Federal explained that the damages in question occurred "[d]uring a race" when "the keel
failed and the Yacht immediately heeled over," causing the mast and sails to break off and suffer
damage. Id. Therefore, Federal requested "a declaratory judgment claiming that it ha[d] no duty
to pay the damages for the mast and sails because they were damaged while the Yacht was being
raced[,] which loss is excluded under the [P]olicy." Id.
Speedboat answered the Complaint [Doc. 8] and filed a Third-Party Complaint [Doc. 10]
against Rambler, alleging that Rambler had breached the Agreement. Speedboat thereafter filed an
"Amended Third-Party Complaint" [Doc. 20] pursuant to Federal Civil Rule 15(a)(1)(B), as a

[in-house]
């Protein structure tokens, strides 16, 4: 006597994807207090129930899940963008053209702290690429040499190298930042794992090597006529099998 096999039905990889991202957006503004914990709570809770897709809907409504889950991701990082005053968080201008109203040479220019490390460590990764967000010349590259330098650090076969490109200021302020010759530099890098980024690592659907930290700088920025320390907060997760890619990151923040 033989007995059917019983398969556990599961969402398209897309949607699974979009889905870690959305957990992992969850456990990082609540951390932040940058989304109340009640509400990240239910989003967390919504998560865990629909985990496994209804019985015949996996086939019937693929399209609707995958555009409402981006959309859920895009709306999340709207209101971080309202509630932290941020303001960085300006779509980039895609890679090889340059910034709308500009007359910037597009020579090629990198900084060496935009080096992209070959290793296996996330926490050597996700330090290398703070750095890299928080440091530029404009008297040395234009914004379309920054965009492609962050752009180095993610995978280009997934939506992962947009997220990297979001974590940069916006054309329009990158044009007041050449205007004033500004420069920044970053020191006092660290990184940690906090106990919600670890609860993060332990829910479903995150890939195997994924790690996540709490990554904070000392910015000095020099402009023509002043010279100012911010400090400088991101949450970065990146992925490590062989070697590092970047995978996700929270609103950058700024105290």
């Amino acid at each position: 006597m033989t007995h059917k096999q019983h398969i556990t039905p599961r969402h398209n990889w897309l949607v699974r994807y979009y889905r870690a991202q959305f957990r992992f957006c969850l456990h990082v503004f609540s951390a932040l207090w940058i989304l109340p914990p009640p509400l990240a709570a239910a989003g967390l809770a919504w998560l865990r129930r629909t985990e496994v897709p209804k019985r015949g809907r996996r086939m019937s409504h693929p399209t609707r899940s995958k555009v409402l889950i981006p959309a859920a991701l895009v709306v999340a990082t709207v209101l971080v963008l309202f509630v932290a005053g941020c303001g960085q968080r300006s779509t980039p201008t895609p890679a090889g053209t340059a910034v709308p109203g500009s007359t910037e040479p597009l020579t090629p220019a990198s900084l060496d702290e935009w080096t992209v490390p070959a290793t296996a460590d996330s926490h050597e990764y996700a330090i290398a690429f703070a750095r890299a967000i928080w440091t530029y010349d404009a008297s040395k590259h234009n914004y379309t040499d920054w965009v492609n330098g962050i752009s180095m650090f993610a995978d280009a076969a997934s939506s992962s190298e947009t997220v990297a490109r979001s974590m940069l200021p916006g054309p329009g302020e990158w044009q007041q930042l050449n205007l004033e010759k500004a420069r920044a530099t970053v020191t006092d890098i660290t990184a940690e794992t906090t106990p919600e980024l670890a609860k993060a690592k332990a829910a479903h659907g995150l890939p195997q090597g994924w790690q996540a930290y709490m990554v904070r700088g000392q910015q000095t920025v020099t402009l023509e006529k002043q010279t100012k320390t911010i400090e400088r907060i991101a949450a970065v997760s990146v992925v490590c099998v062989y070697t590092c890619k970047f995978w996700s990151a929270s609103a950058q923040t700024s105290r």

damage to the Yacht.
"matter of course."4 In that pleading, Speedboat asserted that "if Plaintiff [Federal was] held to be
not responsible to pay Speedboat on its claim for damages to said 'spars and sails,' this Court should
enter a judgment that Rambler is liable to and must pay Speedboat for such damages pursuant to the
terms of the Share Issuance and Shareholder Agreement" between Speedboat, Jackson, and Rambler.
Doc. 20, at 2 (¶ 2) & Ex. C.
On August 9, 2016, this Court entered an "Omnibus Ruling," 2016 WL 4250222, resolving
a number of matters in the case. The Ruling approved the joint stipulation of discontinuance [Doc.
43] filed by Federal and Speedboat, which discontinued Federal's action against Speedboat,
effectively removing Federal as plaintiff. In addition, the Ruling denied Speedboat's motion to